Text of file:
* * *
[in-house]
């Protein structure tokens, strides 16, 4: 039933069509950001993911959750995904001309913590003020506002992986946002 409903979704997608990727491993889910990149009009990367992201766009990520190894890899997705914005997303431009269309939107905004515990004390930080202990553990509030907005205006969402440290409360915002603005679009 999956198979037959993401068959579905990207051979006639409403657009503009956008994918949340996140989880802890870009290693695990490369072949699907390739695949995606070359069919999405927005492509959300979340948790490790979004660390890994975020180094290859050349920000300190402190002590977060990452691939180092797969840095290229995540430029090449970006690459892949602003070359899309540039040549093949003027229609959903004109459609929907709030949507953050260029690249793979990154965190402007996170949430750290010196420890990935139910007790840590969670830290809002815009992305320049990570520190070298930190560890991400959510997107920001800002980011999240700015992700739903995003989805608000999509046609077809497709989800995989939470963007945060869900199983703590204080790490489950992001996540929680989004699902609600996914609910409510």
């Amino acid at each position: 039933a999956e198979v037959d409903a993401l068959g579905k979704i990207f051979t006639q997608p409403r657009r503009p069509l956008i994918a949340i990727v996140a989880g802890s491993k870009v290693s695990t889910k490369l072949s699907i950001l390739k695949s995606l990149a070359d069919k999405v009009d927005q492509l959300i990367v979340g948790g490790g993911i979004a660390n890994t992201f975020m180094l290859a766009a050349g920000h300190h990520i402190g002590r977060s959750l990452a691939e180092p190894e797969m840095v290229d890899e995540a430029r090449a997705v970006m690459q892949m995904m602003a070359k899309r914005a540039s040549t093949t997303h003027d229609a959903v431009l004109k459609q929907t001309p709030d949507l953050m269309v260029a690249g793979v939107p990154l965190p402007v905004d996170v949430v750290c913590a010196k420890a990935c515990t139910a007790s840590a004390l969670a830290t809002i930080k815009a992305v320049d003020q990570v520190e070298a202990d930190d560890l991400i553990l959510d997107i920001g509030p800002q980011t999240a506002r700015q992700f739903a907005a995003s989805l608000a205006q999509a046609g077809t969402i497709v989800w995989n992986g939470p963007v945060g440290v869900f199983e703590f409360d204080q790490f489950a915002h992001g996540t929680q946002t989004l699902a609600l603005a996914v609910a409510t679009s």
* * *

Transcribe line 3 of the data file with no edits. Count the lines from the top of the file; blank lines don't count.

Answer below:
């Amino acid at each position: 039933a999956e198979v037959d409903a993401l068959g579905k979704i990207f051979t006639q997608p409403r657009r503009p069509l956008i994918a949340i990727v996140a989880g802890s491993k870009v290693s695990t889910k490369l072949s699907i950001l390739k695949s995606l990149a070359d069919k999405v009009d927005q492509l959300i990367v979340g948790g490790g993911i979004a660390n890994t992201f975020m180094l290859a766009a050349g920000h300190h990520i402190g002590r977060s959750l990452a691939e180092p190894e797969m840095v290229d890899e995540a430029r090449a997705v970006m690459q892949m995904m602003a070359k899309r914005a540039s040549t093949t997303h003027d229609a959903v431009l004109k459609q929907t001309p709030d949507l953050m269309v260029a690249g793979v939107p990154l965190p402007v905004d996170v949430v750290c913590a010196k420890a990935c515990t139910a007790s840590a004390l969670a830290t809002i930080k815009a992305v320049d003020q990570v520190e070298a202990d930190d560890l991400i553990l959510d997107i920001g509030p800002q980011t999240a506002r700015q992700f739903a907005a995003s989805l608000a205006q999509a046609g077809t969402i497709v989800w995989n992986g939470p963007v945060g440290v869900f199983e703590f409360d204080q790490f489950a915002h992001g996540t929680q946002t989004l699902a609600l603005a996914v609910a409510t679009s």